The decision conveyed to me in your letter of 27th February 1945  to limit the Australian component of our assault forces to the 7th and 9th Divisions has been noted. I hope you will not eliminate entirely the possibility of using the 6th Division in the operation outlined above if it becomes a reality.
With reference to the command organisation, we have followed a fixed pattern since the Lae operation. The Commander-in-Chief exercises personal and direct command of Assault forces coordinating the action of three principal subordinates:-
(a) Naval forces under the Commander, Allied Naval Forces.
(b) Air Forces under the Commander, Allied Air Forces.
(c) Ground forces under a Task Force Commander whose organisation is specifically prescribed according to the operation to be undertaken. These forces may vary from a Regimental Combat Team or Brigade Group to an Army and are commanded by an officer of appropriate rank. In the forthcoming operation in which assault forces will include Australian troops, it is contemplated that the Commander would be an Australian officer. While General Morshead  has been proposed and is entirely acceptable, I am prepared to accept another officer if designated by the Australian authorities. I consider that the assignment of the Australian Commander should be a matter for determination by the Australians.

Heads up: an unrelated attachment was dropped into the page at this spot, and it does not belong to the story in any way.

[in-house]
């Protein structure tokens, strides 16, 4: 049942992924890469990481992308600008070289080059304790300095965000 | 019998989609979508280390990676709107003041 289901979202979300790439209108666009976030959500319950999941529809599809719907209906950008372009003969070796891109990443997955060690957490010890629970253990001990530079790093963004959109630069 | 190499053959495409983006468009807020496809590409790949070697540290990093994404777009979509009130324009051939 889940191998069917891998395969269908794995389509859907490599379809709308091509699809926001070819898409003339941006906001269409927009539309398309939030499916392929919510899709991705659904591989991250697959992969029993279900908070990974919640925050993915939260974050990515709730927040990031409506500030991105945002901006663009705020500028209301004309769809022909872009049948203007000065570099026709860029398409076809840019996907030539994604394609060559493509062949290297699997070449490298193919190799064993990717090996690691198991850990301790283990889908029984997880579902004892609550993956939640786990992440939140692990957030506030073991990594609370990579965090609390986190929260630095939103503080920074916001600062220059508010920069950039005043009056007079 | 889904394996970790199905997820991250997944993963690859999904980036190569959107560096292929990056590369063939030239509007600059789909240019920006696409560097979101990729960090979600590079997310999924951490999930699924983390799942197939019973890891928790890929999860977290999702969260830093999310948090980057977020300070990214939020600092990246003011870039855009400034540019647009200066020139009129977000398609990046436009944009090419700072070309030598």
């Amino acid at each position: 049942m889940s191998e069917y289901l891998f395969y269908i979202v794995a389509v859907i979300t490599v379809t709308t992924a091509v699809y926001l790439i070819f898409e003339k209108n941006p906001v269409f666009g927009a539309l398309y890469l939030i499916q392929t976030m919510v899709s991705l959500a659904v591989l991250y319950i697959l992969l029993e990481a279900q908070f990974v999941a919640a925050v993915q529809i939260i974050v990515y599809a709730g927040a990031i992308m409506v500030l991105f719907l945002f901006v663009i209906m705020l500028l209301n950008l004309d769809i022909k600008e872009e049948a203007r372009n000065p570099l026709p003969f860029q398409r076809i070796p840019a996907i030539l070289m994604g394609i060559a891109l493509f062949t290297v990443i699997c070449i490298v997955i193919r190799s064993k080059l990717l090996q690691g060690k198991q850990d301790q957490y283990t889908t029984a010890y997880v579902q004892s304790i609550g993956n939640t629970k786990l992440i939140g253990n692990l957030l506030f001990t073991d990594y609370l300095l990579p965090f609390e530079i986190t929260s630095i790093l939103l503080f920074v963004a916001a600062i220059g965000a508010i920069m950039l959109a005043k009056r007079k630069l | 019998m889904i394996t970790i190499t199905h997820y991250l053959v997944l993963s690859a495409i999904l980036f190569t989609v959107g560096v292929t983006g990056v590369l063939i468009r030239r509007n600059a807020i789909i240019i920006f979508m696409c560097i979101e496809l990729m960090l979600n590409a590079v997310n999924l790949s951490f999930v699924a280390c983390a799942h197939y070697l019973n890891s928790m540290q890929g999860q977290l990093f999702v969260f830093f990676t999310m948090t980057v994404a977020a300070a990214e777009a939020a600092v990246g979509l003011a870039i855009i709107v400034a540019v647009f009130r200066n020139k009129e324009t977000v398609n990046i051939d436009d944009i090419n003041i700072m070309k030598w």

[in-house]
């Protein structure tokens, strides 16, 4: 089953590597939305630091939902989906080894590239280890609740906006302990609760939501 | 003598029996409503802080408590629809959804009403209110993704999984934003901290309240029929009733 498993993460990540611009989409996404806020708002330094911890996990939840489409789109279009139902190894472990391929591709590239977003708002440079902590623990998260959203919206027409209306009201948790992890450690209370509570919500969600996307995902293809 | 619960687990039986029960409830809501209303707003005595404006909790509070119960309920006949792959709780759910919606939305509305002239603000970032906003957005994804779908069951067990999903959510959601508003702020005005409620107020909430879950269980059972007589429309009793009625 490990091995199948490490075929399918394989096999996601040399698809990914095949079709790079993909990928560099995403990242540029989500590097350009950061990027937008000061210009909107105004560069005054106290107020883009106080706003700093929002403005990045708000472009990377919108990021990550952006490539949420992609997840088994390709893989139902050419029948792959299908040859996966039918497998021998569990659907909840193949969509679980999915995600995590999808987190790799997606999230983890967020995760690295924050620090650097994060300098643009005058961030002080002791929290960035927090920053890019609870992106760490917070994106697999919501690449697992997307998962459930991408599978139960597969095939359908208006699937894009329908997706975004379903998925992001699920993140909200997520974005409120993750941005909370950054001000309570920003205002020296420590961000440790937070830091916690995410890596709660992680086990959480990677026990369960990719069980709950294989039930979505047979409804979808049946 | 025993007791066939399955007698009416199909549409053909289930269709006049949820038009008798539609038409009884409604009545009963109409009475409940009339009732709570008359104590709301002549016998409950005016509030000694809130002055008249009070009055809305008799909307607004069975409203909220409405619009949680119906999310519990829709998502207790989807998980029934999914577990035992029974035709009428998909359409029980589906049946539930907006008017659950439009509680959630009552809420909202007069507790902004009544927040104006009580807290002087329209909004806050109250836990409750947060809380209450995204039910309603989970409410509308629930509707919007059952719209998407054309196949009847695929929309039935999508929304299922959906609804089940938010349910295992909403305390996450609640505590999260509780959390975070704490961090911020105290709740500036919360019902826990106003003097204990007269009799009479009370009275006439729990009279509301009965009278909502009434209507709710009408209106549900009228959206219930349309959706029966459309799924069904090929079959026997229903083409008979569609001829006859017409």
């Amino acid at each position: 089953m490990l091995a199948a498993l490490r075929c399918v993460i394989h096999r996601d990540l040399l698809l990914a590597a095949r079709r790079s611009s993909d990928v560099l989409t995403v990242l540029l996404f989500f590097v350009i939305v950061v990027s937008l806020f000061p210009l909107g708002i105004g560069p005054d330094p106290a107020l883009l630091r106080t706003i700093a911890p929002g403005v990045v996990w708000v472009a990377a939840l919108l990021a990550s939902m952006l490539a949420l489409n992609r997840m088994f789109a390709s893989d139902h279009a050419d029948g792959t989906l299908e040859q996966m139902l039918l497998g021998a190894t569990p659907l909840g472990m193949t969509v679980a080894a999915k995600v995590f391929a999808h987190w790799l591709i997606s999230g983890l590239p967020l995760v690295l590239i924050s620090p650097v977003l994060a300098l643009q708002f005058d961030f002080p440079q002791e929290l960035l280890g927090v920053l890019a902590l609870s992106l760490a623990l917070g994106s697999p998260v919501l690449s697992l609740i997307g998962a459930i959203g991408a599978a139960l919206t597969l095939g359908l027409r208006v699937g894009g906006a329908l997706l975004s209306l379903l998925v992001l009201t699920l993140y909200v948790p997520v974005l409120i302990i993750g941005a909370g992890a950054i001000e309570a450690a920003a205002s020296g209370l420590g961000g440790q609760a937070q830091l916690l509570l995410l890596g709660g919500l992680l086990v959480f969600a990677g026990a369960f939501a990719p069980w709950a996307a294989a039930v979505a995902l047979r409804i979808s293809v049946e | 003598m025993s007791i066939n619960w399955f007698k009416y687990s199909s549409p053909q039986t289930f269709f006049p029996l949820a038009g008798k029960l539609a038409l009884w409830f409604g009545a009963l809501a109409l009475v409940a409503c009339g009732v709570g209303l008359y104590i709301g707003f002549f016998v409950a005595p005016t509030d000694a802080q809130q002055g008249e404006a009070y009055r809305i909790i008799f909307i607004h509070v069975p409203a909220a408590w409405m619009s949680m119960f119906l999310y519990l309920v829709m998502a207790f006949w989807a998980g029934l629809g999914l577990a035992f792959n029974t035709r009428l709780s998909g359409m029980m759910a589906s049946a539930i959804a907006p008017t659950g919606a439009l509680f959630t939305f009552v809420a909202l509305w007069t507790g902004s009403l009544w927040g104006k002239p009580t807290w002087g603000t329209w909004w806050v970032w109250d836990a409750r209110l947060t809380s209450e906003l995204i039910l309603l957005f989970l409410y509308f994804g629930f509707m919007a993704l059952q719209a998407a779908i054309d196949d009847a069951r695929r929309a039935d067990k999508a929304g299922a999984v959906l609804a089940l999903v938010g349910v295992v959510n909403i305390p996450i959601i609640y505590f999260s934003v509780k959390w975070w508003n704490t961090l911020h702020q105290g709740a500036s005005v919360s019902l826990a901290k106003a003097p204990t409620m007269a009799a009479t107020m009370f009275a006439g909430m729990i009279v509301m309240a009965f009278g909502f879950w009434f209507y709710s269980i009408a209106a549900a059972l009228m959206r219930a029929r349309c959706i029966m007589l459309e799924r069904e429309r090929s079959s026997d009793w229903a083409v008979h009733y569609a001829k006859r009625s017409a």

It is considered to be impossible, however, from an operational viewpoint, for the officer so designated to be concerned with command of Australian troops in New Guinea and Australia. It is essential that the Task Force Commander remain in the field with his troops and that he have no other duties of any kind. Any other course of action would unquestionably jeopardize the success of the operation and impose a risk that could not be accepted.
With reference to the R.A.A.F. Command, it is desired to have that headquarters move forward to the operational area, but the fact that the major portion of the administrative personnel in the headquarters is composed of W.A.A.A.F's who under current policy are forbidden to leave Australia has up to the present precluded the forward movement of the headquarters. It is hoped that the necessary administrative arrangements can be made in order to permit Air Vice Marshal Bostock  to move his headquarters to a location from which he can effectively command the R.A.A.F. in combat.
I shall comment later upon the subject of transferring to R.A.A.F.
Headquarters of operational control of those elements of the R.A.A.F. Command that are stationed in Australia as soon as I can discuss the matter with General Kenney.